Leif Mejlbro was educated as a mathematician at the University of Copenhagen, where he wrote his thesis on Linear Partial Differential Operators and Distributions. Shortly after he obtained a position at the Technical University of Denmark, where he remained until h...
A book with 'Guidelines for Solutions of Problems'. The book is in English.
Here follow some guidelines for solution of problems concerning sequences and power series. It should be emphasized that my purpose has never been to write an alternative textbook on these matters. If I would have done so, I would have arranged the subject differently. Nevertheless, it is my hope that the present text can be a useful supplement to the ordinary textbooks, in which one can find all the necessary proofs which are skipped here.
The text presupposes some knowledge of Calculus 1a, Functions in One Variable, and it will itself be the basis for the following Calculus 4b: Fourier Series, Differential Equations and Eigenvalue Problems. The previous text, Calculus 2b, Functions in Several Variables will only be necessary occasionally.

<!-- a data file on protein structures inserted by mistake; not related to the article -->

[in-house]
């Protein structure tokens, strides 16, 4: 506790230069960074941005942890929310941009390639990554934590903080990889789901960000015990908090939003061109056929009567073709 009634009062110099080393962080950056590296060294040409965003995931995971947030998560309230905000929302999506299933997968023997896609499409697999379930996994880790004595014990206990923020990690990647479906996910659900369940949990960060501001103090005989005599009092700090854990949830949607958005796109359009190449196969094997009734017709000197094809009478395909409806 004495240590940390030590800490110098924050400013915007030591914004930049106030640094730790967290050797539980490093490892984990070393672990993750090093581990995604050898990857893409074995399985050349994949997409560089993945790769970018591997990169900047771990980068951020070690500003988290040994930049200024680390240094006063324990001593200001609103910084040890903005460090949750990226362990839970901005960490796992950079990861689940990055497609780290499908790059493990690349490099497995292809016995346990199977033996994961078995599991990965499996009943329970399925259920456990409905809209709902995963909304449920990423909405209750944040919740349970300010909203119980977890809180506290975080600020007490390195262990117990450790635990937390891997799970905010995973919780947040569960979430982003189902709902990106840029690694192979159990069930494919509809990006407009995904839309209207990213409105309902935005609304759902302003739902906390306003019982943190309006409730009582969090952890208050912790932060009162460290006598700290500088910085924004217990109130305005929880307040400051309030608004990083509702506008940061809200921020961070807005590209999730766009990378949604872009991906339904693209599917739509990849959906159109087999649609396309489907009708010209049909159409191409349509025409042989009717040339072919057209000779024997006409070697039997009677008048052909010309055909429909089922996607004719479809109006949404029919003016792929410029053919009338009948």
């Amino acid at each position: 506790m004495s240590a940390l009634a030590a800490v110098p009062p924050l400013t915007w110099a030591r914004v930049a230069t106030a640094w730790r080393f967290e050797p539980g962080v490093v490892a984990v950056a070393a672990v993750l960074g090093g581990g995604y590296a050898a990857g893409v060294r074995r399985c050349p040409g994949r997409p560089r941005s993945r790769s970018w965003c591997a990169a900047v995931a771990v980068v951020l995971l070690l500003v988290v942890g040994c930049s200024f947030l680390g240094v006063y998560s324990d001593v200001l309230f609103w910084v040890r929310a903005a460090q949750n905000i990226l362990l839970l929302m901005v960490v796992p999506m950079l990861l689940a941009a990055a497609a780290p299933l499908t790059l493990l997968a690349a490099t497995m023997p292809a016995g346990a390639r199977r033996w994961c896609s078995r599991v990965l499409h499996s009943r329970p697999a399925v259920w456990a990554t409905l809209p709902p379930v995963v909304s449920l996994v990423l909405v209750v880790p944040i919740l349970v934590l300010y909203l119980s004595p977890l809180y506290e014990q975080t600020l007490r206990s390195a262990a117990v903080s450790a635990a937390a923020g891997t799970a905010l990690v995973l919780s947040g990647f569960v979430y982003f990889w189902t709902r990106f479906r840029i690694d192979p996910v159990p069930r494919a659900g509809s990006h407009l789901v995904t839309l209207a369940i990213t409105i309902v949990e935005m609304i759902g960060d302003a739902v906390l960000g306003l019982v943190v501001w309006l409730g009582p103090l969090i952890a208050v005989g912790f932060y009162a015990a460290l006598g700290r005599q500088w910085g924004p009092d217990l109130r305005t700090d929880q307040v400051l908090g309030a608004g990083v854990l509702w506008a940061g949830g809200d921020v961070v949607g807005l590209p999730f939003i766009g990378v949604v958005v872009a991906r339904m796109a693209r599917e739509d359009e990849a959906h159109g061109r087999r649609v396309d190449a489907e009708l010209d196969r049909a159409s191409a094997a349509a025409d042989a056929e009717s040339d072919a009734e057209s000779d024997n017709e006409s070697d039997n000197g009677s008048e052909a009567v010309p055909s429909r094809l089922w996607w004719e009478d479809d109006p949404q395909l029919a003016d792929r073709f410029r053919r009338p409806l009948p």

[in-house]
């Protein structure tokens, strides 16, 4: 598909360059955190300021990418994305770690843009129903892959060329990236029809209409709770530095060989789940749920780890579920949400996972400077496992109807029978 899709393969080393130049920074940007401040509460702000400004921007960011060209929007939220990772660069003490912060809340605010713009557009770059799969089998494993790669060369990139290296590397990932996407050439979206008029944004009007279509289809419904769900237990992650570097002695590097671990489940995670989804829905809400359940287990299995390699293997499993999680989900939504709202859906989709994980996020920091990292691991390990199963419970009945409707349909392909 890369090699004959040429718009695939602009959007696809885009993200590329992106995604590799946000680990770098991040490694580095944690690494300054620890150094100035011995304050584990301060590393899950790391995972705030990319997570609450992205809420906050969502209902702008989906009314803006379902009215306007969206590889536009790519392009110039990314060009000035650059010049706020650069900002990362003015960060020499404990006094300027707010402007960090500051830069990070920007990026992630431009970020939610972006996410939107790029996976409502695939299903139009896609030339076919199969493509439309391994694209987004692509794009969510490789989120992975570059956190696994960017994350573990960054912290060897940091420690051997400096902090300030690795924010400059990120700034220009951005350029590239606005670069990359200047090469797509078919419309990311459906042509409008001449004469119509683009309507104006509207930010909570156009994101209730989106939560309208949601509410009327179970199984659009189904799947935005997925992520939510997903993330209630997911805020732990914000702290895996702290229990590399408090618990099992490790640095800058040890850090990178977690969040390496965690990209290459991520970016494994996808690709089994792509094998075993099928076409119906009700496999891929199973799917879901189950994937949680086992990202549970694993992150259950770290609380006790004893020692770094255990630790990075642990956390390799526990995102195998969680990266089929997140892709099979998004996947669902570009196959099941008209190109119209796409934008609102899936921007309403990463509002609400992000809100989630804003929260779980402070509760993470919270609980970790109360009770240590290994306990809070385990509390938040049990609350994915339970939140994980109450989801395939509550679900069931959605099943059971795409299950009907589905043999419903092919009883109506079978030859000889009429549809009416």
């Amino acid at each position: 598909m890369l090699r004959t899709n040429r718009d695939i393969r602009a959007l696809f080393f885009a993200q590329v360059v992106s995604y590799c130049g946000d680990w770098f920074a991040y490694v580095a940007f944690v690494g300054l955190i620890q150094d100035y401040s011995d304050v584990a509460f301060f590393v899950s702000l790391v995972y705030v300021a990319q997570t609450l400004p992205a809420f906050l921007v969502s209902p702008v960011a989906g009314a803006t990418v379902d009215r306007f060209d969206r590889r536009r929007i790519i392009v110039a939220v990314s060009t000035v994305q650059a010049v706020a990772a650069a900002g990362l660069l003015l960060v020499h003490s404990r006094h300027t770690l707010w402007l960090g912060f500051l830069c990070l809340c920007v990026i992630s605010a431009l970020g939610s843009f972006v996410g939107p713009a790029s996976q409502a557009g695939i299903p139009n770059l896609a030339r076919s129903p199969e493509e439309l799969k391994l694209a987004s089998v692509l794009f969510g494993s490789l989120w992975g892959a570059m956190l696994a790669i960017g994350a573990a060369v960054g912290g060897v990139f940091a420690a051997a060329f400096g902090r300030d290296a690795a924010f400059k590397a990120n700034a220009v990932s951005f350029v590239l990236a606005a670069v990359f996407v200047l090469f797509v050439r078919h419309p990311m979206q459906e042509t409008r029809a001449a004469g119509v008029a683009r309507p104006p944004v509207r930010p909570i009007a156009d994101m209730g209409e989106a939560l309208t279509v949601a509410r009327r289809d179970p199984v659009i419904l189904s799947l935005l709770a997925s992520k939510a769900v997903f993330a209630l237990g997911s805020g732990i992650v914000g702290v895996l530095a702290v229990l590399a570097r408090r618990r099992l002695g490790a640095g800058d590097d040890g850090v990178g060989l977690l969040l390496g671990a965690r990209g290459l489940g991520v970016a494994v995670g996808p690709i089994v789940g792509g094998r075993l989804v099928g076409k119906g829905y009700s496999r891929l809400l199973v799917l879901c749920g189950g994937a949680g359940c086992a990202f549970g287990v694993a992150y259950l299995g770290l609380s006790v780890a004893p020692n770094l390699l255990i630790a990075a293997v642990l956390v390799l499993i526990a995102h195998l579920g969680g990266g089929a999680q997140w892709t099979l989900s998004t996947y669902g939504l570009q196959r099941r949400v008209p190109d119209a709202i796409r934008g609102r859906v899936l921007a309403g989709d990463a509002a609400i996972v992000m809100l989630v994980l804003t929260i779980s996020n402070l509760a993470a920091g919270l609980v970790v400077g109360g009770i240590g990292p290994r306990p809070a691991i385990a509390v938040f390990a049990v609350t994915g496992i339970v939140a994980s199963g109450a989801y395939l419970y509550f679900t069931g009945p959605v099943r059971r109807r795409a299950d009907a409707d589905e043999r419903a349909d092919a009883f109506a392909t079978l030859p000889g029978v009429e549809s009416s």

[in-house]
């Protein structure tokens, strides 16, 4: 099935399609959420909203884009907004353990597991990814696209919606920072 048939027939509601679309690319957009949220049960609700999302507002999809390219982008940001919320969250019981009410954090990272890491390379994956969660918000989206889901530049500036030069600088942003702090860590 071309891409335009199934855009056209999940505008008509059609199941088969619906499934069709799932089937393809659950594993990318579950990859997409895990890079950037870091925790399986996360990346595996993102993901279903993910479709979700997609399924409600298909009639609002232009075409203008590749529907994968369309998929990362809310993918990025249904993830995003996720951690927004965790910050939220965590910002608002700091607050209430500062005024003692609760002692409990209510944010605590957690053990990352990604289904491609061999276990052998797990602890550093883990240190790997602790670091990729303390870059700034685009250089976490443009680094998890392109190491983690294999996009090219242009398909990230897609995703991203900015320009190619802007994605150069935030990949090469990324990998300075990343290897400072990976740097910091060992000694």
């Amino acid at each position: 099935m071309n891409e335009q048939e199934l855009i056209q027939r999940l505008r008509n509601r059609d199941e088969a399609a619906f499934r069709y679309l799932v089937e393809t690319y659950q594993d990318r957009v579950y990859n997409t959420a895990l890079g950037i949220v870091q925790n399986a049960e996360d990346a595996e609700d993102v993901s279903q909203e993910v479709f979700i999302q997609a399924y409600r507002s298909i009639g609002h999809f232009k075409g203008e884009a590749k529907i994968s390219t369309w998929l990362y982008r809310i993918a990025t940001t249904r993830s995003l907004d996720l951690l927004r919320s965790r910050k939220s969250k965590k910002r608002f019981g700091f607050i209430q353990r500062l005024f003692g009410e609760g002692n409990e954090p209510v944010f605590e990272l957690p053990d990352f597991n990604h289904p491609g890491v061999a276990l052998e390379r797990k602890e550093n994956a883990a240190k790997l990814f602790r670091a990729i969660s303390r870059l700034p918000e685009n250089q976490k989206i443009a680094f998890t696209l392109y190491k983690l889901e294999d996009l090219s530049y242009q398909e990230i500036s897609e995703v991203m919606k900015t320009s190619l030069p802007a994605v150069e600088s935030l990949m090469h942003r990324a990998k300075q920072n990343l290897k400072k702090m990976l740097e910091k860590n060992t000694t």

Chapter 1 is a repetition of useful formulæ – some of them already known from high school – which will be used over and over again. The reader should read this chapter carefully together with Appendix A, which is a short collection of formulæ known previously. These will be assumed in the text without further reference, so it would be a good idea to learn these formulæ by heart, since they can be considered as the tools of Calculus which should be mastered before one can proceed.
The text itself falls into two main parts, 1) Sequences of numbers and functions, and 2) Series of numbers and power series. The more general series of functions occur only rarely in this text. I felt that the main case of Fourier series should be put into a later text, because the natural concept of convergence is not the same as the convergence dealt with here. I have seen too many students being confused by the different types of convergence to let these two main cases clash in the same volume.
Comments, remarks and examples will always be ended by the symbol <>, so the reader can see when the main text starts again.
In general, every text in the Calculus series is given a number – here 3 – and a letter – here b – where
a means “compendium”,
b means “guidelines for solutions of standard problems”,
c means “examples”.
Since this is the first edition of this text, there may still be some errors, which the reader hopefully will forgive me.